Last season didn’t go as planned for the University of Wisconsin men’s basketball team, and that’s almost certainly an understatement. They missed the NCAA tournament for the first time in 19 years, and their 15 wins, 18 losses season was their worst under head coach Greg Gard. You have to go back 20 years to see the last time the Badgers finished with a sub .500-win ratio, a 12 win 19 loss season in 1997-98.
With a large portion of the team returning — 94.9 percent of its scoring and all five starters back from a year ago — there could be worries that the struggles of last season might weigh heavily on the team. But as players periodically wander out onto the Kohl Center floor for their media day obligations there is no sense that this team is one that is dwelling in the past. They are a team that recognizes what they can learn from the tumultuous past season but one whose focus is well and truly looking toward the season ahead.
“There’s a reason why your rear view mirror is about four percent of what your windshield is, you look back, you glance, you don’t gaze, you have to focus on what’s in front of you,” Gard said. “You learn from the past, you grow from those experiences, you apply them as you take steps forward and then you’ve got to focus on moving forward.”
A big boost for the team is the return of preseason All American Ethan Happ, who after dipping his toes into the NBA waters decided to pass on the NBA draft for now and return to Wisconsin for his senior season.
After his foray into the NBA environment, Happ said he has returned with a greater appreciation for the Wisconsin basketball program.
“I worked out with a lot of different guys and some of the stories they told made me go huh, you guys don’t have that? Or you guys don’t hang out as a team?” Happ said. “I guess I really didn’t realize how thankful I was for the way we do things here versus being at another school.”
Along with his increased appreciation for his program, Happ also returned with a series of goals from his NBA workouts — shoot a higher free throw percentage and be able to space the floor by hitting mid-range jump shots. Two things that he said will be “mutually beneficial” for himself and the team.
When looking at the record book, Happ’s name is scrawled throughout. Coming into this season he currently ranks 8th in UW history in points (1,541), 2nd in rebounds (875), 17th in assists (270), 6th in blocks (110) and 3rd in steals (179). But as impressive as these personal achievements are they don’t mean much to Happ — not yet at least.
“20 years from now when I’m talking to my kids, you know I can say your dad was pretty good, but right now it has no bearing on my play at all,” Happ said.
Kicking the injury bug
Part of last seasons downfall was the number of injuries that the team had to overcome, with the backcourt being hit particularly hard. Freshman Kobe King and sophomore D’Mitrik Trice, both guards, each suffered season-ending injuries only ten games into the season. This along with fellow guard Brad Davison playing through a left shoulder injury that would require reconstructive surgery this past offseason left the Badgers backcourt terribly understaffed.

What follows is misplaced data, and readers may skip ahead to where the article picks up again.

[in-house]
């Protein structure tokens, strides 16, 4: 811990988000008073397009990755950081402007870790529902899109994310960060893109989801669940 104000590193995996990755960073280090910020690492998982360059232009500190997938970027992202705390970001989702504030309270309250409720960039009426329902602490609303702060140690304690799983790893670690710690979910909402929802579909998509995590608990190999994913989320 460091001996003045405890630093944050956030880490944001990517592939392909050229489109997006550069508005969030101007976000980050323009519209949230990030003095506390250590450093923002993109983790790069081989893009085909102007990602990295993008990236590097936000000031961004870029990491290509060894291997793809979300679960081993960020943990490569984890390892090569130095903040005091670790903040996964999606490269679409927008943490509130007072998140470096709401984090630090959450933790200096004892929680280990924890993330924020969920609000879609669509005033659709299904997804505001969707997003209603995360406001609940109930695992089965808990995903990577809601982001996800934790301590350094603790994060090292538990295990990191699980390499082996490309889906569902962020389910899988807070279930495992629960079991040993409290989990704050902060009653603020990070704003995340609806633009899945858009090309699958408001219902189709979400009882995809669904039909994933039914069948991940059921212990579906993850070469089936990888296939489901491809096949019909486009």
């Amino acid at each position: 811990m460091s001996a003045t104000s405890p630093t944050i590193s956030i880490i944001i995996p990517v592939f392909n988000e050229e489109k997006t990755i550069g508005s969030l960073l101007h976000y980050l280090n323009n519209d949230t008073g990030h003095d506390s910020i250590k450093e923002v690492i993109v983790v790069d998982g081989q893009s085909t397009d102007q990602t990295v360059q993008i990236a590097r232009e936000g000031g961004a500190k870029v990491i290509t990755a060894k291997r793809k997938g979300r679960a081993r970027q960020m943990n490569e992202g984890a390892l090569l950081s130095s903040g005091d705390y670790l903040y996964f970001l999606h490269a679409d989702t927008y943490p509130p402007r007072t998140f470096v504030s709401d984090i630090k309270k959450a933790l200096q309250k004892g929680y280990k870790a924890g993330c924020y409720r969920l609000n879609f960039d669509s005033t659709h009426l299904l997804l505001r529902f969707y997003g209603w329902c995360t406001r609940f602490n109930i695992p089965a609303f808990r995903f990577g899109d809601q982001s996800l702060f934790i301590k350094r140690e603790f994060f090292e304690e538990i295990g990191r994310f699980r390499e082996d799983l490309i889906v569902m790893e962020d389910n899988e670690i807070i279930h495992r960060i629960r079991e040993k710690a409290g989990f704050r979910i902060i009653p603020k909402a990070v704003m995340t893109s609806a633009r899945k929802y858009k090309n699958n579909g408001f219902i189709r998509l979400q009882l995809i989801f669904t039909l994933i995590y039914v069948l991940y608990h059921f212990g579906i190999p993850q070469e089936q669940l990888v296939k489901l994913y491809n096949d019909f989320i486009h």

Coming into this season, all three have a clean bill of health and will be able to contribute handily to the team, restoring some much-needed depth. Davison, who last season in his freshman year, averaged 12.1 points and 2.5 assists said the added depth will not only have an impact on games but has already influenced the intensity at practices.
“Having a lot of bodies just raises the competition level in practice, we can do more, we can do more competitions, we can do more scrimmaging, and again just that competition level just raises everyone’s game, pushes us all to the next level,” Davison said.
After the injuries to King and Trice last season, Davison and fellow guard Brevin Pritzl had to shoulder much of the load in the backcourt.
Now with a fully healthy roster, there is going to be much greater competition for playing time, something Davison sees only as a positive.
“I think last year coach was trying to find guys for minutes and this year we’ve got to find minutes for guys,” Davison said. “We’ve got a lot of guys who can play at a really high level, so that’s huge for us.”
The team welcomes four freshmen with guards Tai Strickland, Carter Higginbottom, forward Taylor Currie, and center Joe Hedstrom joining the program. Also arriving is sophomore center Owen Hamilton, who comes over from Northern Illinois and will redshirt the 2018-19 season.
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Sophomore guard Trevor Anderson will also get his first chance to see court time after redshirting last season following a transfer from Green Bay. Anderson averaged 9.8 points, 2.9 rebounds and 2.7 assists per game during his time in Green Bay.
How much of a role any of the new arrivals will play this upcoming season is yet to be determined with Gard yet to settle on any lineups.
“I think it’s probably too early yet,” Gard said. “I haven’t even started thinking about, or put five guys who’ll be out there to start Nov. 6.”
Following Sundays red and white scrimmage the team now has an exhibition match against UW-Oshkosh Friday, Nov. 2 before the season gets underway proper when the Badgers take on Coppin State Nov. 6 at the Kohl Center.